Deferred Action for Dreamers

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Citizenship & Naturalization

One of the biggest steps you can take in the immigration process is to become a naturalized citizen of the United States.

The steps to becoming a citizen of the U.S. is through Naturalization. Naturalization is the process by which U.S. citizenship is granted to a foreign citizen or national after he or she fulfills the requirements established by Congress.

Making the decision to become a U.S Citizen through naturalization is important.  You gain many rights by becoming a U.S citizen that permanent residents or others do not have which include the right to vote.  You must first meet certain requirements set by U.S law to be eligible for naturalization.

Basic Eligibility Requirements for Naturalization

  • Must be 18 years or older
  • Has been lawfully admitted as a permanent resident of the United States
  • Must be a person of good moral character
  • Possess a basic knowledge of U.S. history and government
  • Be a permanent resident (green card holder) for a certain amount of time (usually 5 years but less for some individuals like spouses, it could 3 years but there are requirements here too)
  • Have a period of continuous residence and physical presence in the U.S. (in the case of 5 years has been physically present in the US for at least 30 months of the 5 years)
  • Be able to read, write and speak basic English.  The exceptions to this rule are those who: (a) Are permanently impaired (physical or mental) that makes an individual unable to fulfill these requirements (b) Are 50 years old and has been a green card holder for at least 20 years (c) Are 55 years old and has been a green card holder for at least 15 years.

There are other ways you may qualify for Naturalization

  • You have qualifying service in the U.S. armed forces and meet all other eligibility requirements.
  • Your child may qualify if you are a U.S citizen, your child was born outside the U.S., the child is currently residing outside the U.S., and all other eligibility requirements are met.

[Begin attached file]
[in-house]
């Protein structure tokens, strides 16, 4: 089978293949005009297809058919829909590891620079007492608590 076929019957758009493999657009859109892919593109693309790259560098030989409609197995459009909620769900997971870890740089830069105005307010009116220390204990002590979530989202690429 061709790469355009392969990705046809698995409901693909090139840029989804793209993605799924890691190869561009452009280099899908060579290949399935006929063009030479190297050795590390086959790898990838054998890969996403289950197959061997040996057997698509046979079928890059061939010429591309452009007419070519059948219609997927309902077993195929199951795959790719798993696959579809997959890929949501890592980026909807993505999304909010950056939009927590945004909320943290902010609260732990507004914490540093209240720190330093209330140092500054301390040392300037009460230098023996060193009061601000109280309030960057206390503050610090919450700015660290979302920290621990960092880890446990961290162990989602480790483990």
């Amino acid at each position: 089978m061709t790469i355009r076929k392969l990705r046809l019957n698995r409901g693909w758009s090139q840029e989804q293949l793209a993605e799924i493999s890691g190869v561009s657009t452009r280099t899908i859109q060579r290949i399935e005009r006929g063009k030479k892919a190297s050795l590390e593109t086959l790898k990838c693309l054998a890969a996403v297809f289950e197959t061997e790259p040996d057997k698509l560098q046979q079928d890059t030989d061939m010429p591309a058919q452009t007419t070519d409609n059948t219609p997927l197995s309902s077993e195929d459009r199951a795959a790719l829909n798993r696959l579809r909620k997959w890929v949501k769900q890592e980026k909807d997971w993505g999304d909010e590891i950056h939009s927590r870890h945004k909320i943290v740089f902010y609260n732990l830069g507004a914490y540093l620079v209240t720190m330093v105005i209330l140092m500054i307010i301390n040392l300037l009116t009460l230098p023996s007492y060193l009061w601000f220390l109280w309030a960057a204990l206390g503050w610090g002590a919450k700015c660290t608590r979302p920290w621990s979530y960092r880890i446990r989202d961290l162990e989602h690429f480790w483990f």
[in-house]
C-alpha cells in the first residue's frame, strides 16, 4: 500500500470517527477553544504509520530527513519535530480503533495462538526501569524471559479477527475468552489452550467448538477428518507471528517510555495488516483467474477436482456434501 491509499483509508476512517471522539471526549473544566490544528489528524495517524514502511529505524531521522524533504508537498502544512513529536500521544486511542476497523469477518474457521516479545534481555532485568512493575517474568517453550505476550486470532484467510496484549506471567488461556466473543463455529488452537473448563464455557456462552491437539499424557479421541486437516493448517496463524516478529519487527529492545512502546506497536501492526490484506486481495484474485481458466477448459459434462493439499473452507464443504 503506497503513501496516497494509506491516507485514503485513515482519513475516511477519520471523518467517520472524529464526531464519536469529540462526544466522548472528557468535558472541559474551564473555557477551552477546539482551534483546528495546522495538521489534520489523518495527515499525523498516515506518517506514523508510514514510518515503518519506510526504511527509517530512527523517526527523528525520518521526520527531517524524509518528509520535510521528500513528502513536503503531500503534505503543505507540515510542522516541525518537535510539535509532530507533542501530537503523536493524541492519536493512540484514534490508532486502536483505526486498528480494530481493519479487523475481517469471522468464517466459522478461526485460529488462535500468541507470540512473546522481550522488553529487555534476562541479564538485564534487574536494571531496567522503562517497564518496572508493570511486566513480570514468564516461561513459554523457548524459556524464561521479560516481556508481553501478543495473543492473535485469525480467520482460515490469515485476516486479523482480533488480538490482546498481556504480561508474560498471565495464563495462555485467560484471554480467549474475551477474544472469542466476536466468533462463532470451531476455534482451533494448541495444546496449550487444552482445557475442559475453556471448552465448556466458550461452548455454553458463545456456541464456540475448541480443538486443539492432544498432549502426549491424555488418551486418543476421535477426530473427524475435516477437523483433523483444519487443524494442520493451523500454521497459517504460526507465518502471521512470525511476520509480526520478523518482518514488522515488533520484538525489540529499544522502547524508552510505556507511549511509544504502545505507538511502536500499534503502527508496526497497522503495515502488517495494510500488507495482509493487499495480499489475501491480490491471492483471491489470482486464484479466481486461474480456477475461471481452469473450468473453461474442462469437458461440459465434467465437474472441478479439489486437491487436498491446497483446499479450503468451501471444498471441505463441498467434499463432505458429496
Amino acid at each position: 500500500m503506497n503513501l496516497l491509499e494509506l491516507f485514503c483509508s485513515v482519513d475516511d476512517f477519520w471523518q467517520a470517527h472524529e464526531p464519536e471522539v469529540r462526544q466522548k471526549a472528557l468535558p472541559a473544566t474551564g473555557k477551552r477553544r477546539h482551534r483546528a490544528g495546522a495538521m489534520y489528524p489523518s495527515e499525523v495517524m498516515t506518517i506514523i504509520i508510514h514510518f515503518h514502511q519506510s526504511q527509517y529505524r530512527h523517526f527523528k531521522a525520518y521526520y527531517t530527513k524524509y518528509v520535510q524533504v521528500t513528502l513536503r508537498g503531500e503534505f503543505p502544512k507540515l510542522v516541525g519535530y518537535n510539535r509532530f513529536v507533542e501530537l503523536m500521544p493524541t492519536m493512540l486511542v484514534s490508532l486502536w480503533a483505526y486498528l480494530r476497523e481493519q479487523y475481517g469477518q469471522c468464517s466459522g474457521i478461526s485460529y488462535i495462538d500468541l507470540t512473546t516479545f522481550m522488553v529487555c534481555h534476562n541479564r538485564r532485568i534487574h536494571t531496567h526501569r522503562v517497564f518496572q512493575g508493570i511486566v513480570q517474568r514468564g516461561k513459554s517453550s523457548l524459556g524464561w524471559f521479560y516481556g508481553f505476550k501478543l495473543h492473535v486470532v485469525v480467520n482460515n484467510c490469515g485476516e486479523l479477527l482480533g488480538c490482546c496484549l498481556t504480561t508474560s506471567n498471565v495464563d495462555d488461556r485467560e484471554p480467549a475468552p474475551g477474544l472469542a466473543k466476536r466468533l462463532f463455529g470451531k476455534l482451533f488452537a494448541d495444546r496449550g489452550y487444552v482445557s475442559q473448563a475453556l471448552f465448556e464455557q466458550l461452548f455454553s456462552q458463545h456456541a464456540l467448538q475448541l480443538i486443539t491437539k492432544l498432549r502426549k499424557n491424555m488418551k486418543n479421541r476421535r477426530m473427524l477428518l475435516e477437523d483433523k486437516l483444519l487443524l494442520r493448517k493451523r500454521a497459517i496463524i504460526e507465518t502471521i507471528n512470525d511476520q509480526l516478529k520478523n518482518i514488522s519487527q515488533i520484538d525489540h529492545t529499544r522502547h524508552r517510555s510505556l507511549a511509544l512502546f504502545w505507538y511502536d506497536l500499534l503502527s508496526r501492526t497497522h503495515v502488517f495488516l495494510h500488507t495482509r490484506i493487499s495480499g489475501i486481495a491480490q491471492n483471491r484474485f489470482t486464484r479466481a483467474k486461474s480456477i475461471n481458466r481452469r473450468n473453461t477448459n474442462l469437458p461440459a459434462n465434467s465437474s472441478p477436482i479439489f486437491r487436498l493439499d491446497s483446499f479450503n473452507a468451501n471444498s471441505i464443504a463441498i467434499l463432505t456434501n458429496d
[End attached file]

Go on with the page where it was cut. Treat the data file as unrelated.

To find out more about how to become a naturalized citizen, and understanding the naturalization process, contact our immigration attorney, Marisol L. Escalante at (443) 804-8250.

How to apply for Naturalization

1. In order to apply for naturalization the permanent resident (green card holder) will need to fill out Form N-400, the Application for Naturalization.
2. Applicants are required to show that they have resided continuously in the U.S. for five years before applying or, in the case of qualified spouses of U.S. citizens, resided continuously for three years.  Extended absences outside the U.S. may disrupt an applicant’s continuous residence.
3. Collect all required supporting documents and ensure each of these are properly completed and translated if necessary.  Obtain two approved passport sized photos
4. Mail the package to the correct USCIS office.
5. You will receive acknowledgement from the USCIS in the form of a letter that they have received your application.  Within this letter will be instructions on the location, date and time you will need to appear to get your finger prints taken.  You may also be notified of any additional documents you will need to provide.
6. Once this is completed you will need to attend the USCIS interview and take the English and Civics tests.  This will be set up through an interview appointment letter from the USCIS where they will set the date and time for the interview.  Again, bring any additional documents the USCIS may have requested and your identification.
7. Once you have successfully completed the above steps you will receive a letter for the date of your Naturalization ceremony.  Here you will go through a short interview, return your permanent resident card and take your Oath of Allegiance.

How Long Does the Naturalization Process Take?

The length of time for the entire process depends on the number of U.S. Citizenship applications the USCIS offices receive in each state. Additionally, making a mistake on your application can cost you even more time.  The period of time between sending in the completed application and the interview to become a U.S. Citizen can vary from 5 months to more than 2 years.  The ceremony where you take your Oath of Allegiance for receiving the naturalization certificate will then take place from 1 to 180 days after the interview, although in a few USCIS district offices, it can take another one or two years.

To find out more about how to become a naturalized citizen, and understanding how an immigration attorney can help you with the naturalization process, contact Marisol L. Escalante at (443) 804-8250.

 

Immigration Attorney Focused On You

Marisol L. Escalante is the lead Immigration Attorney at the law firm of Silverman Thompson Slutkin and White. [Read more…]